• A Forgotten Amiga 500

    I came across a pretty nice condition, but broken, Commodore Amiga 500. The Amiga 500 was a cost reduced, mass market successor to the Amiga 1000, wrapped in a wonderful case with a built-in keyboard, side expansion, and a floppy drive. It didn’t have the most amazing specifications, but it had tons of room to grow, particularly compared to some of the competitors at the time. By default, it had an 8 MHz 68000, 512k of RAM, side and trapdoor expansion slots, and a plethora of ports in the back. It, and the successors, were wildly successful in the UK and Europe, and had decent traction in the United States and Canada.

    Initially, this one would boot to a black screen. The red power LED would light up, but the floppy wouldn’t spin, no colours would appear on the screen, but at least the video would initialize. The power is probably good!

    Commodore Amiga 500 with the top case and keyboard off, showing a motherboard with two black resistors on top

    Opening up the case showed a fairly normal looking rev 5 motherboard. Two resistors by the serial port were black, likely due to someone blindly plugging something in at some point in the Amiga’s lifetime. Worst case, that would affect serial, but shouldn’t affect boot. It had a Commodore OEM Kickstart 2.04 ROM, with pins 1 and 31 joined together. There was quite a bit of dust, but no other obvious damage. Sitting in the trapdoor slot was a SupraRAM 512k chipmem expansion with a clock chip, which was a nice bonus.

    Maybe because I’ve had some difficult Amigas before this, but I started out with DiagROM this time. Burned a 16-bit EPROM and popped it in with an adapter. Hooked up video and a serial cable, powered up, and… nothing. Black screen, no serial output. Crud. My guess was Agnus or CPU, as the Amiga will usually boot something with a dead chip elsewhere.

    The Amiga 500 is notorious for ICs popping out, at least from the factory. Commodore would recommend that dealers drop them from a short height just to reseat ICs in case something went awry. I’m not sure if it was cheap sockets or poor assembly, but they had a history. That’s where I started, and that seemed to be the culprit. Each socketed IC was incredibly stuck, so much that my chip puller was just not cutting it. I had to use a flathead screwdriver as a lever to gently rock the ICs out of their socket. Once finally out, there were no signs of corrosion, but the fact they were in so tightly led me to apply some De-oxit to the sockets before re-inserting.

    Photo of a monitor displaying DiagROM output from the Commodore Amiga 500, doing a memory test with 255k of memory tested so far

    Heyyyyyy, there’s the DiagROM we all know and love. From there, it was pretty smooth. RAM tested well with the original 512k, as well as the 512k expansion. CIAs tested OK, serial was functional, Paula pushed out sound just fine, only issue was the Enter key did nothing. I pulled the DiagROM out, replaced it with the original Workbench ROM, and it fired right up. I was incredibly pleased.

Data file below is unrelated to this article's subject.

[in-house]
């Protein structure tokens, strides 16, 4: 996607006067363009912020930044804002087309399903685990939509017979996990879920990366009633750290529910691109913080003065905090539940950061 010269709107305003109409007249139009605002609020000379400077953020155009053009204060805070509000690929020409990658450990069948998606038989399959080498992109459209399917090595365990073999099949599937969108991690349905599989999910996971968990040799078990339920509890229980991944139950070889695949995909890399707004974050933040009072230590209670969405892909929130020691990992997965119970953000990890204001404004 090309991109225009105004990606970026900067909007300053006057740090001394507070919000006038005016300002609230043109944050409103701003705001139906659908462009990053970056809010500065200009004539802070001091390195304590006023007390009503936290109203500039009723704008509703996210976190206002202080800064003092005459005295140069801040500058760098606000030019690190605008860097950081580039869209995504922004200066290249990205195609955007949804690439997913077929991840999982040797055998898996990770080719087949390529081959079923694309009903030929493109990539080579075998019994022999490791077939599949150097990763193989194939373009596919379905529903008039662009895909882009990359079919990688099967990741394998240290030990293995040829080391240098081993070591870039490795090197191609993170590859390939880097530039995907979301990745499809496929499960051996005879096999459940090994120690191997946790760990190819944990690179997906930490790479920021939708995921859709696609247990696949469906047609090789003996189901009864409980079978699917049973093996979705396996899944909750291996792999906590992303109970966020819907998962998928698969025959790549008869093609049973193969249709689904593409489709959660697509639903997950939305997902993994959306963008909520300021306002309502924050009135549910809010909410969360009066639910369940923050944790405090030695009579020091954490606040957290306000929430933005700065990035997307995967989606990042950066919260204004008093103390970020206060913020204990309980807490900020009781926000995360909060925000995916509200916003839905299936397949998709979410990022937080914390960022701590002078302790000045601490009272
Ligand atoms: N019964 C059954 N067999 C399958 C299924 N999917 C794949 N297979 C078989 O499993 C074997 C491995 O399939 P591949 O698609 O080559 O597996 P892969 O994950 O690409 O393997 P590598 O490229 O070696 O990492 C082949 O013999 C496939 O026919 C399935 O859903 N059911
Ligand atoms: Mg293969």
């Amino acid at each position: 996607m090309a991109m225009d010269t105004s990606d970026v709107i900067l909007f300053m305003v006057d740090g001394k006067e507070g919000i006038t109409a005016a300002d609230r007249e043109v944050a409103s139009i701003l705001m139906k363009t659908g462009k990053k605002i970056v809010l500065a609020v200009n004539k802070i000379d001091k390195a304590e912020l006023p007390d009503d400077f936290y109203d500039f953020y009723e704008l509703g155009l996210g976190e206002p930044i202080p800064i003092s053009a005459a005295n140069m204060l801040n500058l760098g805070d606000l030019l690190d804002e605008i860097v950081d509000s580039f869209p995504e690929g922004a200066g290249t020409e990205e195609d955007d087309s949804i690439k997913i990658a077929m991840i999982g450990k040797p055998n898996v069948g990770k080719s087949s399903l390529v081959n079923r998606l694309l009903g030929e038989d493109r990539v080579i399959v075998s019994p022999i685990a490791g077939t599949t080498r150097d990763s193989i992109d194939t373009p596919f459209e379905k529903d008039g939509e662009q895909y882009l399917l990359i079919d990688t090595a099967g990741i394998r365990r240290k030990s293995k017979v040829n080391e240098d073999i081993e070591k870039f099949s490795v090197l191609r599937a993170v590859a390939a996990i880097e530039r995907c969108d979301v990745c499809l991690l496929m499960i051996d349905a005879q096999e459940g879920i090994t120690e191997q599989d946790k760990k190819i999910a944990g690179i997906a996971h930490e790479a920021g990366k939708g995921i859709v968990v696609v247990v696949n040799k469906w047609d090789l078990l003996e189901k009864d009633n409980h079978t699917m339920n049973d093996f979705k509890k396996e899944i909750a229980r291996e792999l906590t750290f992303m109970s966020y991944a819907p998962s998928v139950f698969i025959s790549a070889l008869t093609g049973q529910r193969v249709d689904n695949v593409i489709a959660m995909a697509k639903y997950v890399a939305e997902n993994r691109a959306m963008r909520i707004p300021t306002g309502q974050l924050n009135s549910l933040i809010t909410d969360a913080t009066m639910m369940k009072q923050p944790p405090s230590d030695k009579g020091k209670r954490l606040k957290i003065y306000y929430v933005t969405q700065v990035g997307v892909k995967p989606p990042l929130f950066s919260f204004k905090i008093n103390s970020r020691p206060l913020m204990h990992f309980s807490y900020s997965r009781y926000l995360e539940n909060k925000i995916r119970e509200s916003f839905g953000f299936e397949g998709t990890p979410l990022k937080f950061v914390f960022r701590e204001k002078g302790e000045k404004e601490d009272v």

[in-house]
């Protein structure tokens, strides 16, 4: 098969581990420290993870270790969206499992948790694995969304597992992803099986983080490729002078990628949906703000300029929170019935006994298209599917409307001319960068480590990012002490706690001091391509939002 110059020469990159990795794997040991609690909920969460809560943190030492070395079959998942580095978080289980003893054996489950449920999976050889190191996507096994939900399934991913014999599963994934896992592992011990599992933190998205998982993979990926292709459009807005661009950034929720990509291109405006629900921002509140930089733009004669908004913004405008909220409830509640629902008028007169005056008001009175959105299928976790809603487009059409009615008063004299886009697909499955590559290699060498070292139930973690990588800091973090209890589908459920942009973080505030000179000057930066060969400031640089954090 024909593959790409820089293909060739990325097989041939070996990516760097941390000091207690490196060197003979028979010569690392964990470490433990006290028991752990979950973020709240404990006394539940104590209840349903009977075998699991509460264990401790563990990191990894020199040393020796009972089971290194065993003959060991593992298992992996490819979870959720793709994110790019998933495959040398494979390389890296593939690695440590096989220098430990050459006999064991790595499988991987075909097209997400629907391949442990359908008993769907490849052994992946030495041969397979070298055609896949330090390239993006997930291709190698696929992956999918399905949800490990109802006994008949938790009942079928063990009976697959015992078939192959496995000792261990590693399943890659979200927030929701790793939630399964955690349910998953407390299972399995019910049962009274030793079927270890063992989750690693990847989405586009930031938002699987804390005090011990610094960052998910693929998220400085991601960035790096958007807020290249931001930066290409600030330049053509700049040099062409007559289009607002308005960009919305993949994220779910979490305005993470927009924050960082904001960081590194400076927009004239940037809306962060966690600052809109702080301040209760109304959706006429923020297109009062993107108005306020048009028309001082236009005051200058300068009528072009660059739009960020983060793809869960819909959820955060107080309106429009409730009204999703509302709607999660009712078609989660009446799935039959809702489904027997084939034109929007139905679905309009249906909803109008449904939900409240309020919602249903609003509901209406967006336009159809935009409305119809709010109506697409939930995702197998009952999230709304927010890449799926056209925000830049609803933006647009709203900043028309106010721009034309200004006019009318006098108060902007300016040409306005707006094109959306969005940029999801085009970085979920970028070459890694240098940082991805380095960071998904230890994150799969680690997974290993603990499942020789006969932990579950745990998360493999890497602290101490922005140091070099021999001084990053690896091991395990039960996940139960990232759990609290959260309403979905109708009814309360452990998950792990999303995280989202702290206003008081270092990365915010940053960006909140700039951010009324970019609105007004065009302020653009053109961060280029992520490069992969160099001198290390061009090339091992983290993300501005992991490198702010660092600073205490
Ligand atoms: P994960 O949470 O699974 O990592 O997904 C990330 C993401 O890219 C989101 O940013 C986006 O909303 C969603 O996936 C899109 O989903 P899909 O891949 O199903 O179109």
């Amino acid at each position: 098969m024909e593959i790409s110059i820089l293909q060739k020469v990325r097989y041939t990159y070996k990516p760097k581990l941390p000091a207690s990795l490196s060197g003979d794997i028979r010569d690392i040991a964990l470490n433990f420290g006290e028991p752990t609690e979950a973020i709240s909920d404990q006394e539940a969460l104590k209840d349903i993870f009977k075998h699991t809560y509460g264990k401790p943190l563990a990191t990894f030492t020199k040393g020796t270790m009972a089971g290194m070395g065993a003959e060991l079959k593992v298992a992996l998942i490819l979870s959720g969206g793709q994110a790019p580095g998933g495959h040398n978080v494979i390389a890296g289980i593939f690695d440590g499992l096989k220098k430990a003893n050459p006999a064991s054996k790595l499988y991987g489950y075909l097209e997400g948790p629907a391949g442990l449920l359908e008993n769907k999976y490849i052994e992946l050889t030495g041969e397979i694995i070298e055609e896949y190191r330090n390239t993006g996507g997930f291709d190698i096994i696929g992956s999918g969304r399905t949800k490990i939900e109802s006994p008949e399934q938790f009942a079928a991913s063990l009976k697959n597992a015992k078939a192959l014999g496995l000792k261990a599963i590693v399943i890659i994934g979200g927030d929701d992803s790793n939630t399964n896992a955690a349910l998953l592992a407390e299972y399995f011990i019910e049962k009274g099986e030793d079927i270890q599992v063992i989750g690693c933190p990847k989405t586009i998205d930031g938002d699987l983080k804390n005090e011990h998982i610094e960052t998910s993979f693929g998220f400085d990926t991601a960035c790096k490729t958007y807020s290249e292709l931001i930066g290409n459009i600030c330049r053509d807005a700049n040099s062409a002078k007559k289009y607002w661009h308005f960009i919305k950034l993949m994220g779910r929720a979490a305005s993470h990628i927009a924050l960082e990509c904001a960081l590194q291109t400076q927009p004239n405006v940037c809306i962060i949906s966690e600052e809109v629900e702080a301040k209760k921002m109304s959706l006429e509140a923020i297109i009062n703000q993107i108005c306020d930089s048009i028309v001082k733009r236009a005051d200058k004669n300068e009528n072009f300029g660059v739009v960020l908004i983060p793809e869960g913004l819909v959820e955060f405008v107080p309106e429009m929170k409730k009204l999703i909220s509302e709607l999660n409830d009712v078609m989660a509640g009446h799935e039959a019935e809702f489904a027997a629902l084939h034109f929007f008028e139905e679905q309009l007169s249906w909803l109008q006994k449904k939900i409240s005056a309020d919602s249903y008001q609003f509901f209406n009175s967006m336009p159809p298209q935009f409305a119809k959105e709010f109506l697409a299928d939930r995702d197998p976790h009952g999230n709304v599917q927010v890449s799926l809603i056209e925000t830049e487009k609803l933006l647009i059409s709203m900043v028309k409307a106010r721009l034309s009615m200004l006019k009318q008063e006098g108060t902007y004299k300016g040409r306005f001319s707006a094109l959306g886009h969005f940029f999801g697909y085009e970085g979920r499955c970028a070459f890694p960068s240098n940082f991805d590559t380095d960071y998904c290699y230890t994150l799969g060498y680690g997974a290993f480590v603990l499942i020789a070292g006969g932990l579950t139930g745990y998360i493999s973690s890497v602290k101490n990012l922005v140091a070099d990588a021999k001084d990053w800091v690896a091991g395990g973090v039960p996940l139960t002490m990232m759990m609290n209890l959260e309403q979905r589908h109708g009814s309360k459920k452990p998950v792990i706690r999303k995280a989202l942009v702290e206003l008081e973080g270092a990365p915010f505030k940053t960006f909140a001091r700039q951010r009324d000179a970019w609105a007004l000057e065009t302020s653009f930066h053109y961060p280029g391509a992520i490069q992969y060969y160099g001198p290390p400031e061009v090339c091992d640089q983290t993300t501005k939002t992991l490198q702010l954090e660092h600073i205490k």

Amiga 500 keyboard with the keys and plastic base removed, showing the flexible membrane with some stains

    The next step was the keyboard. Many Amiga keyboards are Mitsumi manufactured, with a soft membrane handling the keyboard matrix contacts and an on-board keyboard controller to talk back to the motherboard. I disassembled the keyboard to find a thankfully intact membrane with decades-old buildup of coffee or soda. I gently cleaned the membrane with water and just a hint of soap, and it cleared up nicely. Checking the continuity of the contacts under the enter key was successful, so it was likely to need either a new layer of graphite. Thinking the damage wasn’t bad, I did the paper trick instead — rub a piece of clean copier paper across the carbon contacts on the plunger to rough it up a bit. While apart, I also removed all the keys, washed the plastic keyboard base, as well as did a full scrub of each individual key. Reassembled the keyboard, booted it up, fired up the Amiga Shell, and tested each key. Success! Functional enter key, and all of the other keys worked as well.

    In the home stretch, I replaced those resistors next to the serial port. No drama there, they pulled out great, easy to replace, serial still worked. Hot dang, this is a fully functional Amiga 500.

    Top down view of the Commodore Amiga 500, in fairly clean condition
  • A Surprisingly Annoying Amiga 3000

    The Amiga 3000 was a high-end Amiga released in 1990, with a redesigned case, a 68030 processor, up to 16mb of RAM on board, and built-in SCSI support. They didn’t sell incredibly well, and at least for me, were remarkably hard to find. Naturally, I found myself a broken one.

    This one would boot immediately to nothing — a dim power LED, and a black but active display on both the VGA and RGB ports. The battery had already been cut out, and the situation looked really good at a glance, though I saw some damage next to where the battery was.